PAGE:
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Article
Publication date: 21 September 2012

Roma Mitra Debnath and Ravi Shankar

The purpose of this paper is to identify the relevant enablers and barriers related to technical education. It seeks to critically analyze the relationship amongst them so…

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1349

Abstract

Purpose

The purpose of this paper is to identify the relevant enablers and barriers related to technical education. It seeks to critically analyze the relationship amongst them so that policy makers can focus on relevant parameters to improve the service quality of technical education.

Design/methodology/approach

The present study employs the interpretive structural modeling (ISM) approach to model the crucial parameters of technical education. The parameters discussed are categorized under “enablers” and “barriers”. The enablers would help policy makers to improve and develop the curriculum of the technical education and the identifying barriers would help the decision maker to improve upon those variables.

Findings

The major findings of this study are to prioritize the strategic parameters in reducing the risks associated with technical education. The model also proposes a hierarchical structure classifying the parameters as drivers and enablers.

Research limitations/implications

The study proposes a scientific way to model the enablers and barriers to become a progressive institution in the emerging era of globalization and modernization. This would help to prioritize the issues as the enablers and barriers are hierarchically structured and categorized.

Practical implications

The paper maps out a course of action and the adoption of the proposed framework would provide a competitive edge for India over others. Also, the various stakeholders would be satisfied, which would be beneficial for the system as a whole.

Originality/value

The application of ISM to the decision making process is the unique feature in the field of technical education in India. The integrated framework of policy related parameters would contribute towards overall growth and development.

Details

Quality Assurance in Education, vol. 20 no. 4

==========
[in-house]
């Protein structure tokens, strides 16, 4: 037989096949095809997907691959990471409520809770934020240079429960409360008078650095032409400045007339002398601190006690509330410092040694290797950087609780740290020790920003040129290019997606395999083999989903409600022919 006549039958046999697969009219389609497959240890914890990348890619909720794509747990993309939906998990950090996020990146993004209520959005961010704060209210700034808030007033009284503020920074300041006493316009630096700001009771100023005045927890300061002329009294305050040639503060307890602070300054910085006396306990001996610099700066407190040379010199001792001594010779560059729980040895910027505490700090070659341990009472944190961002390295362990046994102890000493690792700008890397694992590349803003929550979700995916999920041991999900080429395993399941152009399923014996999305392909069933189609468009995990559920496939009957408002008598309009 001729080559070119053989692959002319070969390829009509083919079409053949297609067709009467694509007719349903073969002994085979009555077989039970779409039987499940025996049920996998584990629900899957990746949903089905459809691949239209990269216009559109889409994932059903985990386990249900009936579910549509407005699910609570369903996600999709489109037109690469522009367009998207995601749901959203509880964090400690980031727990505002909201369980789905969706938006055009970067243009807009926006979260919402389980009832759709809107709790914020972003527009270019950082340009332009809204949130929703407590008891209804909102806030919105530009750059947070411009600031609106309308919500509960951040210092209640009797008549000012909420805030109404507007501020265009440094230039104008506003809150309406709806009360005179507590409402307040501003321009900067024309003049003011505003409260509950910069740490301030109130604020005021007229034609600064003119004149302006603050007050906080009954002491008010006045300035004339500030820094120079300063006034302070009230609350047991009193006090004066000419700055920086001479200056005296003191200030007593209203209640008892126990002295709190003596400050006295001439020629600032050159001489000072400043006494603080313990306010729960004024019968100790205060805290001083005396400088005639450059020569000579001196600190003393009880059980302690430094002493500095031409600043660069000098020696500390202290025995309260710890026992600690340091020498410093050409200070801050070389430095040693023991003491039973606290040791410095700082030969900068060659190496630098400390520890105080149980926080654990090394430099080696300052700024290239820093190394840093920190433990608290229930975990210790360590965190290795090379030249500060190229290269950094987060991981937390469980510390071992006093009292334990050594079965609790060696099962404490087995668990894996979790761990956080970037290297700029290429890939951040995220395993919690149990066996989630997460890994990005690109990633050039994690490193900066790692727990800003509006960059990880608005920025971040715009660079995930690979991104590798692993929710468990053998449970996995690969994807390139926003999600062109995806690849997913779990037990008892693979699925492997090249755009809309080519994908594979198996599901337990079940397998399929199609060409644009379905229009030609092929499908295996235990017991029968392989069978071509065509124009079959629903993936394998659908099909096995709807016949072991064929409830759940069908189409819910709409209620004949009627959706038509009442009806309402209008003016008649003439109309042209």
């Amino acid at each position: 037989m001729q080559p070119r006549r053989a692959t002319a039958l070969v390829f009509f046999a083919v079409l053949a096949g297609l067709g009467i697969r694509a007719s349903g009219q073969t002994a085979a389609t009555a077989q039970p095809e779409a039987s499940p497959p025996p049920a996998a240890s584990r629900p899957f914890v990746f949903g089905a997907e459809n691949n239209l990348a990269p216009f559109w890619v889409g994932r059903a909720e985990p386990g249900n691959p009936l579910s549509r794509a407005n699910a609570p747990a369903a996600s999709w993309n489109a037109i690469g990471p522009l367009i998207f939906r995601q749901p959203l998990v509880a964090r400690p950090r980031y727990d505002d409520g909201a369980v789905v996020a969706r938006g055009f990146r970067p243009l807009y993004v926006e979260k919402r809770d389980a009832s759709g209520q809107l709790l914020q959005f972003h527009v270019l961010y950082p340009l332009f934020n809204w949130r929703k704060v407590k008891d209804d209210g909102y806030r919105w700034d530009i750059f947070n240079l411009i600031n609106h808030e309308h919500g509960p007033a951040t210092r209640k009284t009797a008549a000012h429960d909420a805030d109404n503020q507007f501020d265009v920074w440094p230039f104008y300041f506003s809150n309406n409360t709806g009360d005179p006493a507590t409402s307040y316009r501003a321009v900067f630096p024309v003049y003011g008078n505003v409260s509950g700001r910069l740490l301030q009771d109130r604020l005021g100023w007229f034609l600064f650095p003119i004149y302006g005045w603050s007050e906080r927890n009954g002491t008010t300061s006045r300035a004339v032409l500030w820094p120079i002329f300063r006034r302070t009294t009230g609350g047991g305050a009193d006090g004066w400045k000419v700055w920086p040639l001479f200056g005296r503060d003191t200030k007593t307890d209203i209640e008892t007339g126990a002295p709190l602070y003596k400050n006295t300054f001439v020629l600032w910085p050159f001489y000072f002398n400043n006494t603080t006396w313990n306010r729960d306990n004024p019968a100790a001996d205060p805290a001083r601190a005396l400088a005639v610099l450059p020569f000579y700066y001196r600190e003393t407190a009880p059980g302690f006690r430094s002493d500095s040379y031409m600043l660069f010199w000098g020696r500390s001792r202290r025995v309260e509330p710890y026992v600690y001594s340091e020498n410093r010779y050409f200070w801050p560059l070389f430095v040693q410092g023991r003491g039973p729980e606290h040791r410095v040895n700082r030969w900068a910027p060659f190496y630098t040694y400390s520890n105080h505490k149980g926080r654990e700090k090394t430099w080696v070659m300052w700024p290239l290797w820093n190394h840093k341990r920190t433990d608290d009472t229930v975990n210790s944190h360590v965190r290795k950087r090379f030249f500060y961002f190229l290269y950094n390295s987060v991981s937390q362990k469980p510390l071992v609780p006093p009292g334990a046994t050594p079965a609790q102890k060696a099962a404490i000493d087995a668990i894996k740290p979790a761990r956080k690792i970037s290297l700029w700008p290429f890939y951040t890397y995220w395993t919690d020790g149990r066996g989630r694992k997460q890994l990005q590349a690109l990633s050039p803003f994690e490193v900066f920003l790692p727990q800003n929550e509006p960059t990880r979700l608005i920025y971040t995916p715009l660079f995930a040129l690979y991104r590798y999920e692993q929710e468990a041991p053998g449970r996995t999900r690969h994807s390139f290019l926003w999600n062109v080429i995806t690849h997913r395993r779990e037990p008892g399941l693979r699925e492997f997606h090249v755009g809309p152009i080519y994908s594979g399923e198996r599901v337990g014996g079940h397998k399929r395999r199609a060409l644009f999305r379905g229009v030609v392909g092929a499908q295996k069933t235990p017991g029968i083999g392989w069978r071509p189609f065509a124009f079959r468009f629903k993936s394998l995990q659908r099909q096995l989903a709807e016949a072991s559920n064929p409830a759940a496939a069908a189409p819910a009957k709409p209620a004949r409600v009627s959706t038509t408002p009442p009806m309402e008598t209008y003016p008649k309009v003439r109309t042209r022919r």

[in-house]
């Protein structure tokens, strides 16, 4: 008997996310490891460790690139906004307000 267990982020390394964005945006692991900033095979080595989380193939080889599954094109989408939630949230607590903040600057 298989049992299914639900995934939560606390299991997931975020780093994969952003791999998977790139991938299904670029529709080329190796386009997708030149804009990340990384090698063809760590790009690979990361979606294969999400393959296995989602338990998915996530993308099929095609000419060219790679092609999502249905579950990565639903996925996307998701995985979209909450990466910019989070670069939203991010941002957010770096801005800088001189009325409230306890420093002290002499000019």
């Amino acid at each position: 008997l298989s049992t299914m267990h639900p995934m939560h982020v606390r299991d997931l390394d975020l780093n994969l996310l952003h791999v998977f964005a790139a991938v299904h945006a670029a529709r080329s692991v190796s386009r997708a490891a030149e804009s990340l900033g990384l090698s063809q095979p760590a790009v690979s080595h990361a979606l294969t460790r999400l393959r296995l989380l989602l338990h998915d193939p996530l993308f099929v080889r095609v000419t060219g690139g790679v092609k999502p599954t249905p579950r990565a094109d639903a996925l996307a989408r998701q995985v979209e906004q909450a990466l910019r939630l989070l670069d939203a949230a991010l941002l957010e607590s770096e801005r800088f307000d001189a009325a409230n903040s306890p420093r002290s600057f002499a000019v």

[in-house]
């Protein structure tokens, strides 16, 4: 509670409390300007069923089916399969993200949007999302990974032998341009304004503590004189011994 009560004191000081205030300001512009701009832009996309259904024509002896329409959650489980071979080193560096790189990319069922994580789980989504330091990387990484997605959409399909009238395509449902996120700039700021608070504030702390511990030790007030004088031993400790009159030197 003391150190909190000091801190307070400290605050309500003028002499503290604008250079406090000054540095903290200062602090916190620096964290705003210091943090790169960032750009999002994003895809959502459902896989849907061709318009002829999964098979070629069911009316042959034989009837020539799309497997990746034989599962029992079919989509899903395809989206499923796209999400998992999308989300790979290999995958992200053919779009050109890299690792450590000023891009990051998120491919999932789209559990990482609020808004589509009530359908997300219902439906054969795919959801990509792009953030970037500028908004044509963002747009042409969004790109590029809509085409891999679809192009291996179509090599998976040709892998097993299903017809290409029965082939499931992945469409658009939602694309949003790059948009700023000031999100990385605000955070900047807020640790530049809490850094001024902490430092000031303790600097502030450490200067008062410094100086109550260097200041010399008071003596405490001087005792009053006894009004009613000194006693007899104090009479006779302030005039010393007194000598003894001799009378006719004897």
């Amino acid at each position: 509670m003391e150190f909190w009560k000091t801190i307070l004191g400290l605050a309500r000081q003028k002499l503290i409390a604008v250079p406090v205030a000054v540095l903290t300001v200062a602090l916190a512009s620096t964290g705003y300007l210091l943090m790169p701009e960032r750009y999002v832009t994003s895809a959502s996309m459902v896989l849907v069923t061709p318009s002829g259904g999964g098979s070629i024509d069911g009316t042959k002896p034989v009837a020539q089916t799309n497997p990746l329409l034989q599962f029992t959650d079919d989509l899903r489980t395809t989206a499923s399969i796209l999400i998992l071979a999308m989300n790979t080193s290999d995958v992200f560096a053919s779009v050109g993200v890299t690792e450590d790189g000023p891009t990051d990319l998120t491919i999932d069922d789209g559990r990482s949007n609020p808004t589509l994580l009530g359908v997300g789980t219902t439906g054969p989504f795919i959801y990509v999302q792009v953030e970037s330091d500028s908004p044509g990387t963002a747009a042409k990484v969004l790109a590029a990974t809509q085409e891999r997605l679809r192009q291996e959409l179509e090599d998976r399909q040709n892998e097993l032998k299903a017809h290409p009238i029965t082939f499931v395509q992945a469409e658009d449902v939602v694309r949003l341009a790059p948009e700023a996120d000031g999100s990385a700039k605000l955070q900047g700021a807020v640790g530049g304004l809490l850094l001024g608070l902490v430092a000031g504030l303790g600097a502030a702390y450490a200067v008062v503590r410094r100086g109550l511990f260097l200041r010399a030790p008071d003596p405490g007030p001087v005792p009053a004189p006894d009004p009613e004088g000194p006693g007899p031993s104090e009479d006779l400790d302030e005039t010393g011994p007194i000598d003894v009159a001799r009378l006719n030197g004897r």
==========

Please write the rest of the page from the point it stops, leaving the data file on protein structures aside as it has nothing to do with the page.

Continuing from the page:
Type: Research Article
ISSN: 0968-4883

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Article
Publication date: 17 March 2012

Suhazimah Dzazali and Ali Hussein Zolait

The purpose of this paper is to examine the basis factors involved in the information security management systems of Malaysian public service (MPS) organizations…

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1528

Abstract

Purpose

The purpose of this paper is to examine the basis factors involved in the information security management systems of Malaysian public service (MPS) organizations. Therefore, it proposes an empirical analysis which was conducted to identify the antecedents of the information security maturity (ISM) of an organization; and to clarify the relationship between ISM and the social and technical factors identified.

Design/methodology/approach

This study uses quantitative approach, convenience sampling and the required data collected from 970 key players' managers in information security, in a total of 722 government agencies, through a self‐administrated survey. Research adopted the Wallace et al. process to develop and validate the study's instrument.

Findings

The paper provides empirical insights and reveals a number of underlying dimensions of social factors and one technical factor. The risk management was found to be the formal coping mechanism adopted in the MPS organizations and is the leading factor towards ISM. The social factors have the most influence on MPS organizations' ISM. Findings demonstrate that two independent variables, risk management and individual perception, discriminate between those organizations that have high and low ISM.

Research limitations/implications

The research results may lack generalization; therefore, researchers are encouraged to test the proposed propositions further in a different context.

Practical implications

The paper includes implications for the development of a powerful instrument in explaining the ISM. Moreover, it helps internal stakeholders of an organization to formulate a more appropriate policy or give a more effective focus on issues that are really relevant to MPS information security management.

Originality/value

This paper fulfils the identified need to explore determinants of information security maturity.

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Article
Publication date: 4 April 2016

Henrik Pålsson and Ola Johansson

The purpose of this paper is to examine the intention of companies to reduce transportation emissions by 2020 and the barriers and the discriminating factors that affect…